Note how this plot reveals a strong negative skew, together with the light right tail.   The plot clearly shows that these data are inconsistent with a normal distribution.

You can copy and paste the above results into your Report Pad.
Then save your work and exit from Minitab.

The populations from which these data sets came are illustrated here, in their standard forms.
standard exponential
standard normal
standard log-normal
standard Cauchy
beta (18, 2)

# Normal Probability Plot — Excel

Open Excel and import the data set, for which you wish to create a normal probability plot, into a column.

 Check that the Analysis Tool Pack is present, as follows. Click on the menu item "`Tools`" and check if the item "`Data Analysis...`" is present in that drop down list. If it is present, then bypass the next step. Otherwise, click on "`Add-Ins...`".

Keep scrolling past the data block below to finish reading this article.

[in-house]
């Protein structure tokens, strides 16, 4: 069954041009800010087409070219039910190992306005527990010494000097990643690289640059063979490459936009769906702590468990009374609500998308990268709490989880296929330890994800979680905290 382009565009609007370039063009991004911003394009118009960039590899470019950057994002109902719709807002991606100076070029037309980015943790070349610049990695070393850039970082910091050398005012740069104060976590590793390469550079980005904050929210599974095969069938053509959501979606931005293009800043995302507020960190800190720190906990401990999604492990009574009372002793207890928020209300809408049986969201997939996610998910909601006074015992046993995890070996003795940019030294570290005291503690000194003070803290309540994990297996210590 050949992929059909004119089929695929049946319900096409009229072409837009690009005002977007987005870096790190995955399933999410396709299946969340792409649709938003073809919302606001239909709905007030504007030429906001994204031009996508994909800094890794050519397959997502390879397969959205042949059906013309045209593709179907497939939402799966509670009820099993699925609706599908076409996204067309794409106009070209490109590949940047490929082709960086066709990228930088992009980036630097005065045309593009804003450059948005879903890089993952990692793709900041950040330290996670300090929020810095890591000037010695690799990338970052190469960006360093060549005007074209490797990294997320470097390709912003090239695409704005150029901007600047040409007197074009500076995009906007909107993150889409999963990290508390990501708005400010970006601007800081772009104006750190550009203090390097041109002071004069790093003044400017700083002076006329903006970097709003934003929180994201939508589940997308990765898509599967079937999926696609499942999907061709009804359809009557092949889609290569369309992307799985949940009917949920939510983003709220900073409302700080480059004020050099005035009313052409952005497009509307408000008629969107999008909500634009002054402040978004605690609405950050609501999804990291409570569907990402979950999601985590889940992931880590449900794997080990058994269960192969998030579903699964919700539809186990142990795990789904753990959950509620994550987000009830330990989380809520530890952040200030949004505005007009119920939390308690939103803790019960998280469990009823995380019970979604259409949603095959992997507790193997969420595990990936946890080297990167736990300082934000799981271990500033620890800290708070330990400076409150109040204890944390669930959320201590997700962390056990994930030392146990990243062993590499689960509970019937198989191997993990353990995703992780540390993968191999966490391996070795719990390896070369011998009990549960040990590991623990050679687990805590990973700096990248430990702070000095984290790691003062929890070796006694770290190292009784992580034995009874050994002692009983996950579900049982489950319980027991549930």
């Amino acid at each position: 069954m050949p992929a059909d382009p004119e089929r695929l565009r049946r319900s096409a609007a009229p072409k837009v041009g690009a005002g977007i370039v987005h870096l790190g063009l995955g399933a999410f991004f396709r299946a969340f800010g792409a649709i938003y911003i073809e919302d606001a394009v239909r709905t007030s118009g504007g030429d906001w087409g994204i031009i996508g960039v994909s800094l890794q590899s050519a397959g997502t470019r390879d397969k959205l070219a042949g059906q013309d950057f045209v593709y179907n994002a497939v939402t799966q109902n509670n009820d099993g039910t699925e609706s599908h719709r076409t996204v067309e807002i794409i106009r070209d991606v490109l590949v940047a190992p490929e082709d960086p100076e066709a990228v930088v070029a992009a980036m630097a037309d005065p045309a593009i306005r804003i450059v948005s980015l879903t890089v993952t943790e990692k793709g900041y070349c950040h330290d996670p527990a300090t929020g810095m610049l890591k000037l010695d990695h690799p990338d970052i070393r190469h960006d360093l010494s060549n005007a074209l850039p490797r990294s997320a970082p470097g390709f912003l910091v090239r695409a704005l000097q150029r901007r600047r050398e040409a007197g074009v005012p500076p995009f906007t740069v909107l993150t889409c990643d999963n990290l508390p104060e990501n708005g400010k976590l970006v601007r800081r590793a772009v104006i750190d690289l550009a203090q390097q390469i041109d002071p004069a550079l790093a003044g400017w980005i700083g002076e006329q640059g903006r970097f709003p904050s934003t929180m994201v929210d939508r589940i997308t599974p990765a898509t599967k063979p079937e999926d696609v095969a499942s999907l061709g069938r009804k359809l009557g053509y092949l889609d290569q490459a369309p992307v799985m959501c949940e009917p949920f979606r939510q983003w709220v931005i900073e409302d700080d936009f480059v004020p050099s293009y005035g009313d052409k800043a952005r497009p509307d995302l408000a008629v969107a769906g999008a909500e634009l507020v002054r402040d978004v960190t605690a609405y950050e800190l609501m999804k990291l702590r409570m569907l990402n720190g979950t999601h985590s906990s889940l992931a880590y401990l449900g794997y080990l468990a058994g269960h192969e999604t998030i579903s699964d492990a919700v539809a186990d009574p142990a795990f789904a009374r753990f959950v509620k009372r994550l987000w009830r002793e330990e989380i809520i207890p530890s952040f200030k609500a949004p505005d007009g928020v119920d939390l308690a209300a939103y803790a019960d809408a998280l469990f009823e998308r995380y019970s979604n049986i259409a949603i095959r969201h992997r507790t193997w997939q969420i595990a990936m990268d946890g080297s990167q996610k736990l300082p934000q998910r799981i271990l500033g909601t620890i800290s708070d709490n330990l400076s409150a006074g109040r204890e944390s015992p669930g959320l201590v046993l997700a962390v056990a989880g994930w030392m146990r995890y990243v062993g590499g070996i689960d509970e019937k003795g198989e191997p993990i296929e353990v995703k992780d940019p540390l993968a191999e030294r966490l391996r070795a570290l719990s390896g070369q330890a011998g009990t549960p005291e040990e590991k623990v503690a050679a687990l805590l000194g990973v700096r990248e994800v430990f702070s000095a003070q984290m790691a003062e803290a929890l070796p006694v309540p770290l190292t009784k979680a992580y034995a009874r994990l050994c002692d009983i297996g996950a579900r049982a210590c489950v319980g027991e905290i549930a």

Check the options for "`Analysis ToolPak`" and "`Analysis ToolPak - VBA`" then click on the "`OK`" button.

 Alongside the genuine data, place a column containing the same number of values. The new values can be any set of distinct numbers. They are needed for the next two steps.

 Click on the menu item "`Tools`" and then Click on "```Data Analysis...```".

 Scroll down the list of Analysis Tools and click on "`Regression`" then click on the "`OK`" button.

 In the Regression dialog box: Select the range where your data are stored as the "`Input Y Range`". Select the range where the junk data are stored as the "`Input X Range`". Choose a location for the tables of values, (most of which will be irrelevant!).   In this example, a separate tab has been chosen. Check the last box "```Normal Probability Plots```" and leave all other boxes unchecked. then click on the "`OK`" button.

At the location where the output was chosen to be, various tables and a graph appear.

Resize the graph and move it to another tab.
Right-click on any of the plotted points.

Click on "`Add Trendline...`".
In the new dialog box, accept the default option (linear trend) and
click on the "`OK`" button.
You may also wish to tidy the graph up somewhat, to produce a result like this:

The Excel file is available here.